Thursday, February 07, 2008

Thoughts on A Thursday Morning

I’m never quite sure how other people think of me. When I hear someone say, “My best friend says…” I wonder if anyone ever thinks of me that way, as a best friend. I guess it doesn’t really matter, because I have a small circle of good friends, and I have someone who I think of as my best friend, but I don’t actually know if she feels the same way.

I sometimes wonder what people say about me to their husbands or to their other friends. I wouldn’t be surprised to hear that they think I am judgmental, picky, obnoxious, full of myself – I think I am a little bit of all of these things.

I spend a lot of time thinking about people I only knew for a brief period of time in college or in Israel. I wonder if those people even remember me. Some, I’m sure, don’t. If you asked, they’d furrow their brows, squint off into the distance, and shake their heads. “WG? No, doesn’t ring a bell.” Others might smile and nod and then move on, and maybe one or two would say that they often wonder what became of me.

When I was in college, my sophomore year roommate and I served as TAs in a particularly awful humanities class. The students in our section met with us weekly. One of the students, BitterDude, hated us on sight. He was openly, though mildly, disdainful of anything we said or did. We didn’t really care, and the semester, thankfully, ended. At the end of my sophomore year, I moved to Israel. In those last few weeks of school, I think I felt pretty secure. I knew what I was doing, and it showed, for the most part. So when one morning I found myself in an almost empty cafeteria for breakfast, I smiled at BitterDude as he passed by.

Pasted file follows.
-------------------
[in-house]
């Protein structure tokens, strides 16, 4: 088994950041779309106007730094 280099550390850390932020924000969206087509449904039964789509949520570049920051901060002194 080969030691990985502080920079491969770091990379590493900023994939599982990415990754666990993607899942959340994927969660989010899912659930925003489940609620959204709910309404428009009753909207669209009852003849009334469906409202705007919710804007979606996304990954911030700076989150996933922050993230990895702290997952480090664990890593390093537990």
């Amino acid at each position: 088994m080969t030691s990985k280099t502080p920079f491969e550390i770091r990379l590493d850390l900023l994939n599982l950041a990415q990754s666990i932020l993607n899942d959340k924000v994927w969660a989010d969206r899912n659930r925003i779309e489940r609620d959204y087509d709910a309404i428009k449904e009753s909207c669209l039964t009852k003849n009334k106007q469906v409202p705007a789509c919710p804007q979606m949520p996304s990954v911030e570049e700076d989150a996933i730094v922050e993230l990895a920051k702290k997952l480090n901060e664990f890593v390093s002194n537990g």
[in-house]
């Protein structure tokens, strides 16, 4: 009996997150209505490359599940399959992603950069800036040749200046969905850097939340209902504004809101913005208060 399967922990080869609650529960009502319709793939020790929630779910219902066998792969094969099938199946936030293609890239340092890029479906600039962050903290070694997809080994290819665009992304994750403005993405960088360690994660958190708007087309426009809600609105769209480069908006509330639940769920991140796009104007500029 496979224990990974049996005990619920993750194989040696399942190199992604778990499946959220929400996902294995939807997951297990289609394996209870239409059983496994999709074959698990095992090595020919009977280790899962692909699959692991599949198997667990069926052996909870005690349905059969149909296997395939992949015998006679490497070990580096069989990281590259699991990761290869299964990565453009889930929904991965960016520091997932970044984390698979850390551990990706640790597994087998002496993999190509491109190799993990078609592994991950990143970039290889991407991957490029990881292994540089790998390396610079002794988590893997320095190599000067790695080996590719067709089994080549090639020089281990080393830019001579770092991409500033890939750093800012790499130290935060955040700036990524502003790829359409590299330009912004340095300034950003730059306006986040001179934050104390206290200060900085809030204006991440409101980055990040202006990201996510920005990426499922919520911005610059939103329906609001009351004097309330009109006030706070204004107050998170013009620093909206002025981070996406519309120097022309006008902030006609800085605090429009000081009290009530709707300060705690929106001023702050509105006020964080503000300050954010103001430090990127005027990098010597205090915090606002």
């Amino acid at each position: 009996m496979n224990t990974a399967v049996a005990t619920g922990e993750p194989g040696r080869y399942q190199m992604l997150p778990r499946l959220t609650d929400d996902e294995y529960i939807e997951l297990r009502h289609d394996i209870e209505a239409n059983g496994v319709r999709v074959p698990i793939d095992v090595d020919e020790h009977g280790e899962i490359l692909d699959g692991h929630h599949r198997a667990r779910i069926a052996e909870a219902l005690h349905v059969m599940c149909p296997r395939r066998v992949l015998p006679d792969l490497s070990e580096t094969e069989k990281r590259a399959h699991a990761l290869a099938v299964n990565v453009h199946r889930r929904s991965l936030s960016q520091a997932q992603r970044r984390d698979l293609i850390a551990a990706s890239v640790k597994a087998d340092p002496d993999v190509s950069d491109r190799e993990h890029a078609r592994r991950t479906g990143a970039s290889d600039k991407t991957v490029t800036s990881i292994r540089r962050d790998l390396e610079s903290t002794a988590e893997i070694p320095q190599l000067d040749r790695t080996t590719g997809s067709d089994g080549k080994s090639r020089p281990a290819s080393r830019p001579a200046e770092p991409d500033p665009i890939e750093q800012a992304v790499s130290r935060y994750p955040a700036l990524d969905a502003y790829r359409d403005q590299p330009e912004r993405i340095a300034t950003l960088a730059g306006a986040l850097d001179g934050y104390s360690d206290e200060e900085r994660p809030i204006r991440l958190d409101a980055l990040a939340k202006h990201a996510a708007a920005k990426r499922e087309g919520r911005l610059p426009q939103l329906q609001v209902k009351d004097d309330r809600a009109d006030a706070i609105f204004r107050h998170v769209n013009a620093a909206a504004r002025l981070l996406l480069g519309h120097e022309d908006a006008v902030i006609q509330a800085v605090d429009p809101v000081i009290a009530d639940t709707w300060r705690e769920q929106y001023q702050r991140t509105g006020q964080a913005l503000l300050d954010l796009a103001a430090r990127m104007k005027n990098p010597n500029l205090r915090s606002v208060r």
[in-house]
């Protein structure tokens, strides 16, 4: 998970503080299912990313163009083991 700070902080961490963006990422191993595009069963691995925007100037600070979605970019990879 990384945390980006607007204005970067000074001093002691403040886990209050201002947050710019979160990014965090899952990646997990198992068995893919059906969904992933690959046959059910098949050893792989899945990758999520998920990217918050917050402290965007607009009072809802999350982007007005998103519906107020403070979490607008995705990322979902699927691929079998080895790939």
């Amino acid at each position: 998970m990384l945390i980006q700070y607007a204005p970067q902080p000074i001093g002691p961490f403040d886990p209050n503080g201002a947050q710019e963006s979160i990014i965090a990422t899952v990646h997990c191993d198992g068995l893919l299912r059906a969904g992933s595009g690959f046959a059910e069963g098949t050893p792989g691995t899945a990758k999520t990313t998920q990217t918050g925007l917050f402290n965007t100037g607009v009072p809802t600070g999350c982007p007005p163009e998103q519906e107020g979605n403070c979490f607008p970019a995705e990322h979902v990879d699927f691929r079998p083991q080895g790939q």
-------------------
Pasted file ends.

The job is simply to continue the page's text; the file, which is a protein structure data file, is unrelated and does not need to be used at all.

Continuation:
He sat opposite me and we spoke pleasantly about our plans for next year. He would spend the year abroad in England. I told him I was moving to Israel to join the army. He was stunned. We talked over breakfast and at the end of the meal he said, “Good luck, WG. I’ll be thinking of you.”

About seven months after I arrived in Israel, I got a letter from him, postmarked London. I don’t have it anymore, and I don’t remember the whole thing, but it started off: “Dear WG, The last time I saw you, I told you that I would be thinking of you, and I have been.” He went on to profess strong feelings for me, and a sense of profound regret that he had been too wrapped up in himself to get to know me properly during our time together in college. He closed with lines from a poem describing setting two cups on a table in anticipation of a visitor, and he told me, “WG, I always have two cups on my table.”

OK, maybe it’s not as intense now, but my nineteen-year-old self was overwhelmed. And perhaps more frequently than I should, I find myself wondering if he still thinks of me. But for that letter, he would have passed from my consciousness completely. Because of that note, an airmail letter I don’t even have anymore, he stays in my mind, popping up to surprise me every so often.


ella said...

I bet people think of you far more often -- and far more positively -- than you realize. I'm willing to bet you've had good influences on a lot of people's lives.

Dramalish said...

This is a lovely piece of writing.

I think of you too, but in a different way than your old college friend... meaning I'm mostly jealous of your wit and grace! ;)

Keep up the good work... I love it when bloglines tells me you've posted.

Anonymous said...

I too often have the same thoughts you had on Thursday (you know - the what if's?)...and being that even after weeks go by that I don't check your site - I always end up coming to find out what's your latest "piece of art" - so even though I've never met you in person, I do think of you - so those who have, must certainly do....
Natalie, fellow Sotos mom....

Lisa b said...

It is fascinating to me to get a glimpse in other people's minds, both BitterDude's and yours.